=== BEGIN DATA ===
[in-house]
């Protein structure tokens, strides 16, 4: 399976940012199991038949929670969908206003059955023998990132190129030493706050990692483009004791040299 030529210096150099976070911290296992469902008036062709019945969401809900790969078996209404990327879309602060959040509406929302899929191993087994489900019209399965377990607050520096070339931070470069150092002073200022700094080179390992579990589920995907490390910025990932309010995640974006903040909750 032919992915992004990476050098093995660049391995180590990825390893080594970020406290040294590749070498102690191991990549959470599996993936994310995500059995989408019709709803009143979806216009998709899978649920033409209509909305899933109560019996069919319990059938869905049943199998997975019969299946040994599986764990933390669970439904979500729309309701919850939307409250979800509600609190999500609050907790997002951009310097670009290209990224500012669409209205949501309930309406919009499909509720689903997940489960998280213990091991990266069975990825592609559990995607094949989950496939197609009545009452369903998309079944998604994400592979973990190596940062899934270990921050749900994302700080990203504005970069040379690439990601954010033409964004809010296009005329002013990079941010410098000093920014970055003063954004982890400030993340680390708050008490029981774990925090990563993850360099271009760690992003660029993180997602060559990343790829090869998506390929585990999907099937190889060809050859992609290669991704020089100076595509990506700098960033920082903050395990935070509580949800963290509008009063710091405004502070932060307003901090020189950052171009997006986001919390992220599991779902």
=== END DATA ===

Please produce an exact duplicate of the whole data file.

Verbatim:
[in-house]
């Protein structure tokens, strides 16, 4: 399976940012199991038949929670969908206003059955023998990132190129030493706050990692483009004791040299 030529210096150099976070911290296992469902008036062709019945969401809900790969078996209404990327879309602060959040509406929302899929191993087994489900019209399965377990607050520096070339931070470069150092002073200022700094080179390992579990589920995907490390910025990932309010995640974006903040909750 032919992915992004990476050098093995660049391995180590990825390893080594970020406290040294590749070498102690191991990549959470599996993936994310995500059995989408019709709803009143979806216009998709899978649920033409209509909305899933109560019996069919319990059938869905049943199998997975019969299946040994599986764990933390669970439904979500729309309701919850939307409250979800509600609190999500609050907790997002951009310097670009290209990224500012669409209205949501309930309406919009499909509720689903997940489960998280213990091991990266069975990825592609559990995607094949989950496939197609009545009452369903998309079944998604994400592979973990190596940062899934270990921050749900994302700080990203504005970069040379690439990601954010033409964004809010296009005329002013990079941010410098000093920014970055003063954004982890400030993340680390708050008490029981774990925090990563993850360099271009760690992003660029993180997602060559990343790829090869998506390929585990999907099937190889060809050859992609290669991704020089100076595509990506700098960033920082903050395990935070509580949800963290509008009063710091405004502070932060307003901090020189950052171009997006986001919390992220599991779902």